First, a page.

A new analysis of data from the SURPASS program indicates that the use of tirzepatide (Mounjaro) can help people with diabetic Reach your blood sugar goals in a fraction of the time with other medications.
The results of the analysis, presented at the annual meeting of the European Association for the Study of Diabetes (EASD), indicate that adults with type 2 diabetes who received a weekly injection of tirzepatide helped patients reach glycemic goals 4-12 weeks earlier than Those receiving semaglutide 1 mg and long-acting insulin degludec.
“Tirzepatide is unique in that it mimics two natural insulin-secreting and appetite-suppressing hormones in a single injection,” said lead researcher Adie Viljoen, MD, a consultant metabolic physician and chemist from the East and North Hertfordshire Trust in the United Kingdom. Present. “The speed we observe in lowering glucose and losing weight is beyond anything else we currently have and may put adults with type 2 diabetes in a better position to prevent long-term complications. But it is important to remember that these medications should be used in addition to diet and exercise. .”
with Approval of Eli Lilly’s GIP/GLP-1 dual novelwhich occurred in May 2022, based on the results of the SURPASS program, multiple analyzes have been performed since the release of the initial data providing more information on the effects of tirzepatide at different doses and against different comparisons. Available in American pharmacies Beginning in June 2022, this drug has been adopted as a potential form therapy with significant benefits for both diabetes and obesity. In the current study, which was a pre-planned exploratory analysis, the researchers made use of data from the SURPASS-2 and -3 trials to assess time to achieve glycemic goals. This was evaluated using the Kaplan-Meier method and the hazard ratios were calculated using the Cox proportional hazards model.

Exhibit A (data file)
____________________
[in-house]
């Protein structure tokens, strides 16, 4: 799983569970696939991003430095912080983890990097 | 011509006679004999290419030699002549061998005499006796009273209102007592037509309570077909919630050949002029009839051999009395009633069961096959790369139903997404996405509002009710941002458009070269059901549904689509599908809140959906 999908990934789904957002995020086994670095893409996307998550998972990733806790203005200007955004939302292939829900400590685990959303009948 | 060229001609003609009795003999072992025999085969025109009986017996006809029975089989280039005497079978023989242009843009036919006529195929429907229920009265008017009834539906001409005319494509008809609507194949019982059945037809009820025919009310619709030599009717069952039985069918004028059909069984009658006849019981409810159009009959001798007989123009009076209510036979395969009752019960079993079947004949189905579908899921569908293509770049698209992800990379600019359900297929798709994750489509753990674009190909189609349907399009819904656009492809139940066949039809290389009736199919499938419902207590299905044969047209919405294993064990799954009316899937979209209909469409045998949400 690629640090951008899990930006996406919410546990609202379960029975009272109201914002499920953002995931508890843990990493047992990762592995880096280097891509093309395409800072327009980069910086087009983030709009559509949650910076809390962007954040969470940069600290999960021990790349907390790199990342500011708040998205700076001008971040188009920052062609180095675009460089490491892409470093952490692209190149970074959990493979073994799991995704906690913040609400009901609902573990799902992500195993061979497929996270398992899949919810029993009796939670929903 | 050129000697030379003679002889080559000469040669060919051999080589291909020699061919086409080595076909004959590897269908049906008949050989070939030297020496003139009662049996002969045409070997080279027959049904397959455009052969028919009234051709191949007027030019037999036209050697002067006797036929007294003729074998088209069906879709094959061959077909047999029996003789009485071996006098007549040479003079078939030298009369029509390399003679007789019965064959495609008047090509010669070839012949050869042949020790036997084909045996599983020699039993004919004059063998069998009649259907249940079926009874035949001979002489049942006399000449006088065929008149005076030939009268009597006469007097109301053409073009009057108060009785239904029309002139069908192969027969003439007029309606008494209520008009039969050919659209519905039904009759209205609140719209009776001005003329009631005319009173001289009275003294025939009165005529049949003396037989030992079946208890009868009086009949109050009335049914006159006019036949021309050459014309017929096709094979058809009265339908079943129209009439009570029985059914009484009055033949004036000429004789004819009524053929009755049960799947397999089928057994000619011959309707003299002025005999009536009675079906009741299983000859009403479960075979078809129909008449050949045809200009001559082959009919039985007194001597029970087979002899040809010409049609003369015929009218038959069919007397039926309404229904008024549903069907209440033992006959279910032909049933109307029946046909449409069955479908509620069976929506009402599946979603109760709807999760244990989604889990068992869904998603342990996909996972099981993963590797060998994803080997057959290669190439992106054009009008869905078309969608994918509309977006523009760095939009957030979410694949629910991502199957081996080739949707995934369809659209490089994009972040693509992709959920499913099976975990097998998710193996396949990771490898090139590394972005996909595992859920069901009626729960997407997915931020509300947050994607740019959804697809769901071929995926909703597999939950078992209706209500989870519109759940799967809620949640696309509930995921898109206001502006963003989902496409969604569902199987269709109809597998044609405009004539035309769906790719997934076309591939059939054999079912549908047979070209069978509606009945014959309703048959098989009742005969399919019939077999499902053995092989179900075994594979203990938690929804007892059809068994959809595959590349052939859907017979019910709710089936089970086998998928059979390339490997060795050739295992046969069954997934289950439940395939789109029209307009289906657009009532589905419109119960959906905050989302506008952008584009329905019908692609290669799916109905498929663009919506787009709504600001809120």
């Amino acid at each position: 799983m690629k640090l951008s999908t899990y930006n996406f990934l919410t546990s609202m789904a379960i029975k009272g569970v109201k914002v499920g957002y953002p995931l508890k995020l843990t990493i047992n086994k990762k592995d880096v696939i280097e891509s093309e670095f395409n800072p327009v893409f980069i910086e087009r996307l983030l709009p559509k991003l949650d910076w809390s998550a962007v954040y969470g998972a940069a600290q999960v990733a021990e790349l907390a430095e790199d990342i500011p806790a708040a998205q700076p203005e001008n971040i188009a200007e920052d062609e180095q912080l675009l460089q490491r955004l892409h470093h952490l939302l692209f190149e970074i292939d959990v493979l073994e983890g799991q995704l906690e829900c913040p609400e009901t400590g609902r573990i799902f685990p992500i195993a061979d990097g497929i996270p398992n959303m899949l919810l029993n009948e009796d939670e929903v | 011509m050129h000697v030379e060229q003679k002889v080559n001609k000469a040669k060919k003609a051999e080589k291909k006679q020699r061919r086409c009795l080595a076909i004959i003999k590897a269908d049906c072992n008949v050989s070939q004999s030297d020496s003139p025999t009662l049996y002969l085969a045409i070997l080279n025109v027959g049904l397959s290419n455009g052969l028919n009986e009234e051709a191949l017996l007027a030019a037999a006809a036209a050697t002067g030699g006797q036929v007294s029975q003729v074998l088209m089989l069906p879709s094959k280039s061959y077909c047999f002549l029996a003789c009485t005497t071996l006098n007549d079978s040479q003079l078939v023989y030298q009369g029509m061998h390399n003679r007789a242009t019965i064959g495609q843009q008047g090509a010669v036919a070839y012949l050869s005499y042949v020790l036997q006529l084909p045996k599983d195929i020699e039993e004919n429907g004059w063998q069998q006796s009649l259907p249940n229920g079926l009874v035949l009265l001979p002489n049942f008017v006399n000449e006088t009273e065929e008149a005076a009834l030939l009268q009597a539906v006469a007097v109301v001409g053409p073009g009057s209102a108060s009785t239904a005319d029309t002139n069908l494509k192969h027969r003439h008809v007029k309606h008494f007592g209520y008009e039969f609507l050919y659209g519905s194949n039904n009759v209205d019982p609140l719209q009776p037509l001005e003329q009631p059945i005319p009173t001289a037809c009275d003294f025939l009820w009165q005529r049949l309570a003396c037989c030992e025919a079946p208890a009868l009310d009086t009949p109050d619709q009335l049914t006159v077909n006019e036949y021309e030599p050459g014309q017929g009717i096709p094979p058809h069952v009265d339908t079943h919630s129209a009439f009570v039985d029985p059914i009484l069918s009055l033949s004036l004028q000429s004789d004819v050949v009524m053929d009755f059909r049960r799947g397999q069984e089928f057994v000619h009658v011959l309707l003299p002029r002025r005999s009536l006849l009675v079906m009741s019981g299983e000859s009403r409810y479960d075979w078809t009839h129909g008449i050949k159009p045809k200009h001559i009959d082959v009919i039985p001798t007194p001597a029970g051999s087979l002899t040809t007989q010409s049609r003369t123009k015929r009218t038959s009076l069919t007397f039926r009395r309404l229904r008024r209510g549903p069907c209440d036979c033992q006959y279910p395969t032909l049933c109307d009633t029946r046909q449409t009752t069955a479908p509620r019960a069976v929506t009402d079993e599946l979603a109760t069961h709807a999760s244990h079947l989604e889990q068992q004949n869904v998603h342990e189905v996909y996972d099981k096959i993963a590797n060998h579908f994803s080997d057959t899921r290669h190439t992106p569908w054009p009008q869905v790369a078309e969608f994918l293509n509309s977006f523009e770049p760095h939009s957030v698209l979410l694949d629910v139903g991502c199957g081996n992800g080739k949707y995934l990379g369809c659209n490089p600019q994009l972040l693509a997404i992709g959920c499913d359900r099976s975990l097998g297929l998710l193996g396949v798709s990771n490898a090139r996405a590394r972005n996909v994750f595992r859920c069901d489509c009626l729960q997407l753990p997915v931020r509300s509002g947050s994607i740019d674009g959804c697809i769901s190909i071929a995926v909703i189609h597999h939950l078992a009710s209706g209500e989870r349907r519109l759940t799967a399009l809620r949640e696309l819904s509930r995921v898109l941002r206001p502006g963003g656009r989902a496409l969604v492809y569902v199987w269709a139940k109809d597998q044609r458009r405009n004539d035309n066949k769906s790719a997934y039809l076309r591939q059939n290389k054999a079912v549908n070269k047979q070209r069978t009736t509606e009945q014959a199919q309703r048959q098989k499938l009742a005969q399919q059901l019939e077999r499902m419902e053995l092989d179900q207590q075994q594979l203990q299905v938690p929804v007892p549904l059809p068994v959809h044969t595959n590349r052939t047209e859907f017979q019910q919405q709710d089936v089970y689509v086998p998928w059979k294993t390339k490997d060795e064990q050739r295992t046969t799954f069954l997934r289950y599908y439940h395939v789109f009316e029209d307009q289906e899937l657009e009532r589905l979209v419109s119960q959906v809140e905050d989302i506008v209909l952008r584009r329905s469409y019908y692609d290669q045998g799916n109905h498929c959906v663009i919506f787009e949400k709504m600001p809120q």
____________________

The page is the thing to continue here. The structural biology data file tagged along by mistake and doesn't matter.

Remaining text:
In the comprehensive SURPASS-2 trial, use of tirzepatide was compared with that of semaglutide 1.0 mg. Study results suggested that tirzepatide use was associated with greater improvements in HbA1c from baseline and the proportion of subjects who reached HbA1c goals at 40 weeks. In the SURPASS-3 trial, the use of tirzepatide was compared with titrated insulin degludec. Study results indicated that tirzepatide use was associated with greater improvements in HbA1c change from baseline and the proportion of patients who reached HbA1c at 52 weeks.
In the current analyses, preliminary results indicated that tirzepatide use was associated with a significantly faster time to reach HbA1c levels of 7% or less and 6.5% or less. The median time to achieve an HbA1c of 7% or less was 8.1 weeks across all tirzepatide doses compared to 12 weeks for semaglutide and 12.1 weeks for titrated insulin degludec. The median time to achieve an HbA1c of 6.5% or less was 12.1 weeks across all tirzepatide doses, 15.7 weeks with semaglutide 1.0 mg, and 24.1 weeks with titrated insulin degludec. In weight loss analyses, results indicated that tirzepatide was associated with a faster time to achieve a 5% change in body weight compared to semaglutide 1.0, with those receiving tirzepatide achieving this in a median of 12 weeks when using tirzepatide at 10 or 15 mg compared to 24 weeks with semaglutide.
“Even a small weight loss of 5% of initial body weight is associated with clinically significant improvements in weight-related health problems for many individuals,” Viljoen added in the aforementioned statement. “For people with type 2 diabetes, their ability to achieve these improvements in health in about half the time is incredible.”
This study, “Patients with type 2 diabetes reach glycemic goals faster with tirzepatide compared with semaglutide and titrated insulin degludec,” was presented in EASD.